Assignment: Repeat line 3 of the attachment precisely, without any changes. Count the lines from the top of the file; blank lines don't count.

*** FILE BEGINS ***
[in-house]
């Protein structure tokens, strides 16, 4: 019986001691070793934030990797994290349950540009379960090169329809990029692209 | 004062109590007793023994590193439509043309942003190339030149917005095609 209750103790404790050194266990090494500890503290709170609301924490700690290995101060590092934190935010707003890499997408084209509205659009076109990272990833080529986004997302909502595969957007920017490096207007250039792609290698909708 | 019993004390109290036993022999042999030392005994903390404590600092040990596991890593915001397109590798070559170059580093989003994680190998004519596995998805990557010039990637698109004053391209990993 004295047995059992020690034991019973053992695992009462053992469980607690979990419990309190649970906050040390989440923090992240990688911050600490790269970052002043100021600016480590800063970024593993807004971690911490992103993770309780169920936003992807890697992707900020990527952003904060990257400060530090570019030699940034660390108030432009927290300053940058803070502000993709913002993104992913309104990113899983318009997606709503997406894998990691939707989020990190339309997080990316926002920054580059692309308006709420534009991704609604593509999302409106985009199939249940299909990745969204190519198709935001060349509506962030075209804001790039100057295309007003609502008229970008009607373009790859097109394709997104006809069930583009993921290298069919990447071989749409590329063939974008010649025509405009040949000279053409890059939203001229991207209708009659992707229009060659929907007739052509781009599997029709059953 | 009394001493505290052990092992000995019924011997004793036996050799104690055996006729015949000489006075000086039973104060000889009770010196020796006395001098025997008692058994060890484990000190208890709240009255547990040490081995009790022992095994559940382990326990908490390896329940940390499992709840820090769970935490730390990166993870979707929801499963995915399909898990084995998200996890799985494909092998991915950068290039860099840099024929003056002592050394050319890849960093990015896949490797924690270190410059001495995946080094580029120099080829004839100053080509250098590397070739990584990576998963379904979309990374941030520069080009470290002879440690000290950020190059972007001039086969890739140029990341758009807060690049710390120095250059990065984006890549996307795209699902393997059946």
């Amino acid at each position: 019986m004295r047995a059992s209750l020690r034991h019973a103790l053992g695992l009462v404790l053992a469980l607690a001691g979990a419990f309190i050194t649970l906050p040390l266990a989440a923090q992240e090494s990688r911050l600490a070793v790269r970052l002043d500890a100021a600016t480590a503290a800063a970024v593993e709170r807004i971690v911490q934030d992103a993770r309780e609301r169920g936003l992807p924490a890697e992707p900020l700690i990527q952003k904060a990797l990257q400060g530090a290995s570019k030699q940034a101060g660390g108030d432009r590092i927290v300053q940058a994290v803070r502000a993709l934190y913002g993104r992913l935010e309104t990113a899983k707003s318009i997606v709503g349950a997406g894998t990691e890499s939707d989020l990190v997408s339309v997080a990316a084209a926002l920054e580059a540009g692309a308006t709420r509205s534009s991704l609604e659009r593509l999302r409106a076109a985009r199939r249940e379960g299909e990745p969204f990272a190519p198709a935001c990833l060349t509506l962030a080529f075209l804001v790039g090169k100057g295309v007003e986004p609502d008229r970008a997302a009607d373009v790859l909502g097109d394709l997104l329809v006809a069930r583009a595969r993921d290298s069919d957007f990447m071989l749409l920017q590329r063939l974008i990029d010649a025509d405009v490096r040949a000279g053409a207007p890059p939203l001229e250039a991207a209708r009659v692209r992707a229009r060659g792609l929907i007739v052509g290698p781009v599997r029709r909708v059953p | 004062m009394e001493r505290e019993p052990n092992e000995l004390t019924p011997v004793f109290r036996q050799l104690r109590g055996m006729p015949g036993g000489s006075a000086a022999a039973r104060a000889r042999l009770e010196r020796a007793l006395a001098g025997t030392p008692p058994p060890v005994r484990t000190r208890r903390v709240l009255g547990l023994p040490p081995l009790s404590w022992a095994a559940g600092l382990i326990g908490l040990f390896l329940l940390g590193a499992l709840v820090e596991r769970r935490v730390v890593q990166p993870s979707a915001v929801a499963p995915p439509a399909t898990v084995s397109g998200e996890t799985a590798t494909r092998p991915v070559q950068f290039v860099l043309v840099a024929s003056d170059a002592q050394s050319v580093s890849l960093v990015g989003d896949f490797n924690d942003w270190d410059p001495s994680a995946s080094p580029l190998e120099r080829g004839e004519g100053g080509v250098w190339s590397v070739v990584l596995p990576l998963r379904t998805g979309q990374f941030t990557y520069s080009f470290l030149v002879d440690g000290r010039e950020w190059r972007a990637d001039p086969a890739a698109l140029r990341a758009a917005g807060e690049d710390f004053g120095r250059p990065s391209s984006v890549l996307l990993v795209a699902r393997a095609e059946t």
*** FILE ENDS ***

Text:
């Amino acid at each position: 019986m004295r047995a059992s209750l020690r034991h019973a103790l053992g695992l009462v404790l053992a469980l607690a001691g979990a419990f309190i050194t649970l906050p040390l266990a989440a923090q992240e090494s990688r911050l600490a070793v790269r970052l002043d500890a100021a600016t480590a503290a800063a970024v593993e709170r807004i971690v911490q934030d992103a993770r309780e609301r169920g936003l992807p924490a890697e992707p900020l700690i990527q952003k904060a990797l990257q400060g530090a290995s570019k030699q940034a101060g660390g108030d432009r590092i927290v300053q940058a994290v803070r502000a993709l934190y913002g993104r992913l935010e309104t990113a899983k707003s318009i997606v709503g349950a997406g894998t990691e890499s939707d989020l990190v997408s339309v997080a990316a084209a926002l920054e580059a540009g692309a308006t709420r509205s534009s991704l609604e659009r593509l999302r409106a076109a985009r199939r249940e379960g299909e990745p969204f990272a190519p198709a935001c990833l060349t509506l962030a080529f075209l804001v790039g090169k100057g295309v007003e986004p609502d008229r970008a997302a009607d373009v790859l909502g097109d394709l997104l329809v006809a069930r583009a595969r993921d290298s069919d957007f990447m071989l749409l920017q590329r063939l974008i990029d010649a025509d405009v490096r040949a000279g053409a207007p890059p939203l001229e250039a991207a209708r009659v692209r992707a229009r060659g792609l929907i007739v052509g290698p781009v599997r029709r909708v059953p | 004062m009394e001493r505290e019993p052990n092992e000995l004390t019924p011997v004793f109290r036996q050799l104690r109590g055996m006729p015949g036993g000489s006075a000086a022999a039973r104060a000889r042999l009770e010196r020796a007793l006395a001098g025997t030392p008692p058994p060890v005994r484990t000190r208890r903390v709240l009255g547990l023994p040490p081995l009790s404590w022992a095994a559940g600092l382990i326990g908490l040990f390896l329940l940390g590193a499992l709840v820090e596991r769970r935490v730390v890593q990166p993870s979707a915001v929801a499963p995915p439509a399909t898990v084995s397109g998200e996890t799985a590798t494909r092998p991915v070559q950068f290039v860099l043309v840099a024929s003056d170059a002592q050394s050319v580093s890849l960093v990015g989003d896949f490797n924690d942003w270190d410059p001495s994680a995946s080094p580029l190998e120099r080829g004839e004519g100053g080509v250098w190339s590397v070739v990584l596995p990576l998963r379904t998805g979309q990374f941030t990557y520069s080009f470290l030149v002879d440690g000290r010039e950020w190059r972007a990637d001039p086969a890739a698109l140029r990341a758009a917005g807060e690049d710390f004053g120095r250059p990065s391209s984006v890549l996307l990993v795209a699902r393997a095609e059946t």